As marketing continues to evolve—thanks in large part to the age of the smart consumer and the onset of digital media—marketing departments too will need to adapt in order to stay relevant and compete with other industry powerhouses that are using every tool available to get ahead.

As more and more creative marketers have entered the landscape in recent years, we have seen a surge in content marketing and, thus, an explosion in the number of blogs, infographics and videos created to bolster brand awareness and thought leadership. Simply put, for marketing departments stuck in their old ways it is getting harder and hard to compete.

So what is a business to do in the saturated digital marketplace? Leverage business intelligence for a more tailored approach.

If your enterprise is collecting data on your customers through their interactions with your website, mobile presence or call center activity, then it’s time to make sense of it all and turn this data into true business intelligence you can analyze and use. Here are three ways you can leverage business intelligence for your marketing team:

  1. Open new verticals: One avenue marketing departments have used to cut through the rift-raft of digital marketing is a newer vertical known as experience marketing—in person, face-to-face marketing campaigns designed around an event or activity. If you’re business has never ventured into event based marketing it may be daunting, but when you have a business intelligence analyst help, your journey becomes simplified. For instance, through such intelligence, researchers found that it’s possible to predict where your customers will be 80 weeks into the future with 80 percent accuracy. This means if you’re taking a first crack at experience marketing, you’ll already have a solid understanding of where the event should be held and can spend more time dealing with the finer details.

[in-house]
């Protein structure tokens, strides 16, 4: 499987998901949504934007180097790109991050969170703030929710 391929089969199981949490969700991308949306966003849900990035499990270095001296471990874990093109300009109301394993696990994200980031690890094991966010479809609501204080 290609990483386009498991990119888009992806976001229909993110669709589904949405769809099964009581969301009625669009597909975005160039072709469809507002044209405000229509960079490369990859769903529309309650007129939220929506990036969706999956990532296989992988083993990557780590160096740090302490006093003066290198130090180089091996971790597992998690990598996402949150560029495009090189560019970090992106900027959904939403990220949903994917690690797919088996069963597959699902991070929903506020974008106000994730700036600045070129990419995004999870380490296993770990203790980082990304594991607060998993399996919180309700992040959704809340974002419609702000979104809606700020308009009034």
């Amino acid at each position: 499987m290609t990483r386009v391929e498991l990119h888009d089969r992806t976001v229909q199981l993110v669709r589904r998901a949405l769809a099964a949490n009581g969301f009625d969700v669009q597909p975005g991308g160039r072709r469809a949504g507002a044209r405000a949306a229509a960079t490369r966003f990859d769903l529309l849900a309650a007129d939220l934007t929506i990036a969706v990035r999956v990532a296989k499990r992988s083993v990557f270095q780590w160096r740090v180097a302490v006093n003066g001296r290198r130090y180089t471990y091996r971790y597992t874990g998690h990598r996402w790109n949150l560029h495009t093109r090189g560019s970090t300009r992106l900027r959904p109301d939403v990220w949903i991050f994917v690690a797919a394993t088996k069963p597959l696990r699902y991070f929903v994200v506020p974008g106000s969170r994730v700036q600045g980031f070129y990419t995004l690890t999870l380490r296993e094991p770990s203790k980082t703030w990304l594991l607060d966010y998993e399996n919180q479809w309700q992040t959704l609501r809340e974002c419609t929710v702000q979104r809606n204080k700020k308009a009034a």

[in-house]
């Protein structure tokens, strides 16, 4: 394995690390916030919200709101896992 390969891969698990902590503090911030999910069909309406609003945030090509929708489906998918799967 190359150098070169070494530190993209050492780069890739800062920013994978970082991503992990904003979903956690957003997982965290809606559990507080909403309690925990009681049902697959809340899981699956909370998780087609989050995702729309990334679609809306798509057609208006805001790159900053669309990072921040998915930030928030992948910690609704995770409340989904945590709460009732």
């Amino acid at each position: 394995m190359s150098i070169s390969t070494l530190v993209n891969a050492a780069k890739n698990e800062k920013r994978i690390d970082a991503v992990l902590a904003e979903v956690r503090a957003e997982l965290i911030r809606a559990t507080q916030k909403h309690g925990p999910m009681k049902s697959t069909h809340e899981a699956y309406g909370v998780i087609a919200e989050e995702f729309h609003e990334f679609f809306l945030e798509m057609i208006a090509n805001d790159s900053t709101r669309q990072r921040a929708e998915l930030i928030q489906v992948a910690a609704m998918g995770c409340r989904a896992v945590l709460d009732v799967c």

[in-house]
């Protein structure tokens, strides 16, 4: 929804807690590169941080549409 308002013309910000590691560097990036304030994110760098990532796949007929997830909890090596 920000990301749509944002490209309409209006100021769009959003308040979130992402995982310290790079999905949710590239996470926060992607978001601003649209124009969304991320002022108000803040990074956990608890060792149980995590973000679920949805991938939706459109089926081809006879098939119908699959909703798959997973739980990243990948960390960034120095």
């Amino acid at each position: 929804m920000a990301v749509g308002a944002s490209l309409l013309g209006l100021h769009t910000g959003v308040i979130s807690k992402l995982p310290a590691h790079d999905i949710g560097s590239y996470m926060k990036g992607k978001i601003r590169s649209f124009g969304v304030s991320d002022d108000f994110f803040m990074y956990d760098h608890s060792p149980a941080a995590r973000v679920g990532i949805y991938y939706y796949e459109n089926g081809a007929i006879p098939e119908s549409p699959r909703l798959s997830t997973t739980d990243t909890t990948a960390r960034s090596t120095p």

2. Tailor content: Marketing departments spend a lot of time trying to figure out what works and what doesn’t. But there is a sea of metrics that can inform you of the effectiveness of your efforts; you just have to make sure your team spends less time sifting through the data. In its inaugural study, the Leadership Excellence in Analytic Practices (LEAP) study found that industry leaders spent more making use of their business’s big data than sifting through it themselves. By creating a business intelligence application that does the heavy lifting of analyzing the data for you, creatives can spend more time utilizing that data to produce more tailored and meaningful content for their consumers.
  3. Recycle results: Regardless of which marketing vertical your next project falls, a business intelligence analyst can help take the results of your last campaign and help turn them into fuel moving forward. When examining the success of an experience marketing venture—a recent study found this vertical resulted in 93 percent of consumers voluntarily submitting their email information—professionals must ask themselves, what’s next? A business intelligence application can help report, file and organize this data into information that can be readily accessed for future projects in email marketing, social media and digital marketing projects. Rather than conducting new research for each venture, marketing departments will see increases in efficiency and productivity by recycling the valuable information they already own.